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Can People with Dry Eyes Wear Contacts?

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Up close image of a woman placing a contact onto her right eye with her finger.

Dry Eye Effects Contact Lenses Comfort

Wearing contact lenses can be a convenient alternative to eyeglasses. When your contacts fit your eyes, they move with your eye, allowing more natural vision that doesn’t get in the way of physical activities. However, contact lenses require more care and can increase the risk of eye conditions, including dry eye.

Dry eye is an uncomfortable experience and can be aggravated by wearing your contact lenses. Whether you wear your contacts occasionally or every day, dry eye can make you think twice about putting in your contact lenses. Yet, dry eye therapy options can help treat eye discomfort and vision problems. So can people with dry eyes wear contacts?

What Is Dry Eye?

Dry eye is an eye condition affecting tear quality or quantity. Tears are essential for lubricating, cleaning, and nourishing the eye. The occasionally dry eye can result from temporary factors, like a dry breeze or not drinking enough water. Unfortunately, dry eye is often a chronic condition and can have multiple causes.

Common symptoms of dry eye include:

  • Blurry vision
  • Burning or scratchy eyes
  • Light sensitivity
  • Redness
  • Stringy mucus
  • Watery eyes

When dry eye goes untreated, it can lead to complications affecting sight and eye health, including an increased risk of infection or cornea scarring. Over time, dry eye may also cause corneal erosion—thinning eye surface—or vision loss.

Tear quality and quantity can be affected by multiple factors, including meibomian gland dysfunction (MGD), blepharitis, and medications. It can also be a side effect of refractive eye surgery or long-term contact lens wear.

Contact Lens Types

Chronic dry eye affects about 50% of contact lens wearers. Discussing your symptoms can help your optometrists treat your dry eye and improve eye comfort. You may be able to continue wearing your regular contact lenses, or you may benefit from a change.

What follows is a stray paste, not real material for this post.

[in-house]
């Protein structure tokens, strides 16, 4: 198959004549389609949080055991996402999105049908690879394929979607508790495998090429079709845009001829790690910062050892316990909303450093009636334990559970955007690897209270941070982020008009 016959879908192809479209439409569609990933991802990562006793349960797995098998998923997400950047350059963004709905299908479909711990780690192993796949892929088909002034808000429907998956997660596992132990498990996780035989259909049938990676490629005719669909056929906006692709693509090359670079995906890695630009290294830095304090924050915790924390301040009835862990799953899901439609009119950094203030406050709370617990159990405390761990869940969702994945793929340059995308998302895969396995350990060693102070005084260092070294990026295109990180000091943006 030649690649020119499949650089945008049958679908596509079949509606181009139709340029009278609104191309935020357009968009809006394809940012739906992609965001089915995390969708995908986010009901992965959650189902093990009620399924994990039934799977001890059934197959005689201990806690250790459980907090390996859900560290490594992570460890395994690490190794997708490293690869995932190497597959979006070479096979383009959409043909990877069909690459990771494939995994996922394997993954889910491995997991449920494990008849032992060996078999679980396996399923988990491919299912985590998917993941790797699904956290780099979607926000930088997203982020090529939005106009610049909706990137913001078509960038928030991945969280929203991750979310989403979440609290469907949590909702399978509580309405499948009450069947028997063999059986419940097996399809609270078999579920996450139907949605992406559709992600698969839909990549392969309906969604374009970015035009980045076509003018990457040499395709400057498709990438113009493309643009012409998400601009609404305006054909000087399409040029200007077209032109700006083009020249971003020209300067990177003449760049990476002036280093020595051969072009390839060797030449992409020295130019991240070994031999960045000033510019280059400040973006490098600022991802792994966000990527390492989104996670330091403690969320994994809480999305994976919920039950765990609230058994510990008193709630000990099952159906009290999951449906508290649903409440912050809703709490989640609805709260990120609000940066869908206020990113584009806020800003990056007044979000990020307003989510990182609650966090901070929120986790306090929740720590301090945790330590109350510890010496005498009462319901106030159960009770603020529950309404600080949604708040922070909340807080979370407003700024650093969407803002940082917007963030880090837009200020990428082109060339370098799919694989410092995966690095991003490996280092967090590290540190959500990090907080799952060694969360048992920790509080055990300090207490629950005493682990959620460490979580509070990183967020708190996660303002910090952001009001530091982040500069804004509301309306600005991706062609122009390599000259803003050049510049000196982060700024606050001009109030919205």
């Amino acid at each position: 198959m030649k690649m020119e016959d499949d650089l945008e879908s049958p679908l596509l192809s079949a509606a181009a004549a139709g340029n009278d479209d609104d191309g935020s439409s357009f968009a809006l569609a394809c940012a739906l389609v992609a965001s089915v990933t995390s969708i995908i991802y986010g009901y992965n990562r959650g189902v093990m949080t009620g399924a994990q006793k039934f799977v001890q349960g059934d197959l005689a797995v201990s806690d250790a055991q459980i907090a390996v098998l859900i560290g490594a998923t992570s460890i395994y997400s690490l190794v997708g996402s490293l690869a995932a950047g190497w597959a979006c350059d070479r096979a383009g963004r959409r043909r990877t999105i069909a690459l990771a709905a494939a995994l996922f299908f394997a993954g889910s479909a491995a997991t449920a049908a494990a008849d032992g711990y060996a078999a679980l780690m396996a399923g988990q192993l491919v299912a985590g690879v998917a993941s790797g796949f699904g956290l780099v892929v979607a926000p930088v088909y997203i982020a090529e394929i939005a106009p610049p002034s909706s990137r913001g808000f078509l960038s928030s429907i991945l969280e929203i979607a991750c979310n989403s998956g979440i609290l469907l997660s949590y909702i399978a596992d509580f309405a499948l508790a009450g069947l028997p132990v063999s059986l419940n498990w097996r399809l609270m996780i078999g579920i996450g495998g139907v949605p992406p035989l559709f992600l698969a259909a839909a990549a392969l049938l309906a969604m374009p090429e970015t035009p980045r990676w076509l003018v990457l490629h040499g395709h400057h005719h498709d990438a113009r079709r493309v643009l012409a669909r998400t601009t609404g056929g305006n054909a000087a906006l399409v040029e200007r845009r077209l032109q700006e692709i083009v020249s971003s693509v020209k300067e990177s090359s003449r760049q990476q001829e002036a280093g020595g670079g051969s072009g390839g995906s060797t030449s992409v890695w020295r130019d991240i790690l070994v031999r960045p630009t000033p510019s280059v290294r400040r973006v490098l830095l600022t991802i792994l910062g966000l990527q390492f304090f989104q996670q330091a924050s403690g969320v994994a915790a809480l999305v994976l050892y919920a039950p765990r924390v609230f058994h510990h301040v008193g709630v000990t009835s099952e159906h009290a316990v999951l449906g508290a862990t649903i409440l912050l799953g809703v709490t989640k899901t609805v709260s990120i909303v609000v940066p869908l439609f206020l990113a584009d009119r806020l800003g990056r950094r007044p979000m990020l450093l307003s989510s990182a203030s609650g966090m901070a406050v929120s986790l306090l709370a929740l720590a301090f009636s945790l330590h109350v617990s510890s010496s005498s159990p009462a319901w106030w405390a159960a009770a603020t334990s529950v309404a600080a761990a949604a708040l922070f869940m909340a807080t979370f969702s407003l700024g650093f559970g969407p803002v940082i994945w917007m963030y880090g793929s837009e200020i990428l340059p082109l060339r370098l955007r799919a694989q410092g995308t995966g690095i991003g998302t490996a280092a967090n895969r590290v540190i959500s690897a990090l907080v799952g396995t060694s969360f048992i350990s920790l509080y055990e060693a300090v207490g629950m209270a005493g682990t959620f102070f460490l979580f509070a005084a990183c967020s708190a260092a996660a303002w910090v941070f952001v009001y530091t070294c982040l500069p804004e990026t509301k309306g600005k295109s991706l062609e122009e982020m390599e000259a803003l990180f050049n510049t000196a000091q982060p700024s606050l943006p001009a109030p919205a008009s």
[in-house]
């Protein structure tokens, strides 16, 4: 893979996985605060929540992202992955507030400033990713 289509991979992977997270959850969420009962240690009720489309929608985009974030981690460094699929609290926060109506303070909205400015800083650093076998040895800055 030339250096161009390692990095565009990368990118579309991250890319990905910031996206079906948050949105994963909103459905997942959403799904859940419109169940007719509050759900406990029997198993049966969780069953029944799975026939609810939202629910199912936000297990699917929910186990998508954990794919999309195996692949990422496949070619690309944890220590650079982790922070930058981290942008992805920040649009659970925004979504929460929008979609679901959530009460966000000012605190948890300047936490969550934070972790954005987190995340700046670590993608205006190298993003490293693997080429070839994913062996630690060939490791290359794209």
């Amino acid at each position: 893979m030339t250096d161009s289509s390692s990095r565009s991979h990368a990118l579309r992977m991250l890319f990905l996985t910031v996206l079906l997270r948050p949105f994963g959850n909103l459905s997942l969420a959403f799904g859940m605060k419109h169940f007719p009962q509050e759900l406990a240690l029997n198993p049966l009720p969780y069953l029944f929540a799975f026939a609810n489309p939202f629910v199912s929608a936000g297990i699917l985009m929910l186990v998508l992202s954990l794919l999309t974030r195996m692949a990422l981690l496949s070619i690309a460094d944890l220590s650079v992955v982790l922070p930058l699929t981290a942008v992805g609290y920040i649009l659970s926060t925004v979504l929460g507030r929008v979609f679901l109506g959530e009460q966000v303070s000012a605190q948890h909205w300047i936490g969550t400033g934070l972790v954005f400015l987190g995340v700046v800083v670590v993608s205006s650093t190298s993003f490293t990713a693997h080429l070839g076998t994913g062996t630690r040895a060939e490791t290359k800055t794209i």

Some contact lenses are better for chronic dry eyes. Lens material and size can impact how effectively your eye surface receives or maintains lubrication.

Soft Lenses

Soft contact lenses are made of soft, flexible plastics. The material can be easier to adjust to and comfortably allows irregular wear. Notably, newer silicone hydrogel soft contacts increase how much oxygen reaches your eye, reducing the risk of hypoxia

Hydrogel lenses contain water, which means they can dry out when there isn’t enough moisture. Lenses with higher water content are more likely to cause dry eye than lenses with low water content. Although higher water content may initially improve eye mixture, they can dry out faster. Dry soft lenses are uncomfortable to wear and can tear more easily.

Alternatively, silicone hydrogels reduce evaporation. As a result, the lenses retain moisture better, which can be more comfortable for dry eyes.

Another problem affecting eye comfort is protein deposits. Soft contact lenses are more prone to buildup on the lenses, increasing the risk of infection and eye irritation. Over time, the deposits can also decrease the effectiveness of the lens, resulting in poorer vision quality.